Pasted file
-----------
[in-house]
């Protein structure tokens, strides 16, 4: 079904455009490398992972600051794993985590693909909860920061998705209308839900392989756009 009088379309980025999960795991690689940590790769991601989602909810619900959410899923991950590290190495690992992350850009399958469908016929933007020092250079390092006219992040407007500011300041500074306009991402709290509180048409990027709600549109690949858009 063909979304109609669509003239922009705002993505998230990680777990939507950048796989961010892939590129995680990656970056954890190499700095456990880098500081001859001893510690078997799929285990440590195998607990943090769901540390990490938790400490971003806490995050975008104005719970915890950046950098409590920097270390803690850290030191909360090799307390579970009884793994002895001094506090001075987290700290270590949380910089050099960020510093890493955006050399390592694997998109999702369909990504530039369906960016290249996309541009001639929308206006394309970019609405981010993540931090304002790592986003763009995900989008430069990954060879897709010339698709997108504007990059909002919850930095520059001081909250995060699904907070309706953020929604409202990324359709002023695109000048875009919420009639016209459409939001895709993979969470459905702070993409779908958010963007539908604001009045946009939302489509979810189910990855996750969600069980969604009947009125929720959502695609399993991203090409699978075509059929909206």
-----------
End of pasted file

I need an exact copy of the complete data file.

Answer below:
[in-house]
């Protein structure tokens, strides 16, 4: 079904455009490398992972600051794993985590693909909860920061998705209308839900392989756009 009088379309980025999960795991690689940590790769991601989602909810619900959410899923991950590290190495690992992350850009399958469908016929933007020092250079390092006219992040407007500011300041500074306009991402709290509180048409990027709600549109690949858009 063909979304109609669509003239922009705002993505998230990680777990939507950048796989961010892939590129995680990656970056954890190499700095456990880098500081001859001893510690078997799929285990440590195998607990943090769901540390990490938790400490971003806490995050975008104005719970915890950046950098409590920097270390803690850290030191909360090799307390579970009884793994002895001094506090001075987290700290270590949380910089050099960020510093890493955006050399390592694997998109999702369909990504530039369906960016290249996309541009001639929308206006394309970019609405981010993540931090304002790592986003763009995900989008430069990954060879897709010339698709997108504007990059909002919850930095520059001081909250995060699904907070309706953020929604409202990324359709002023695109000048875009919420009639016209459409939001895709993979969470459905702070993409779908958010963007539908604001009045946009939302489509979810189910990855996750969600069980969604009947009125929720959502695609399993991203090409699978075509059929909206």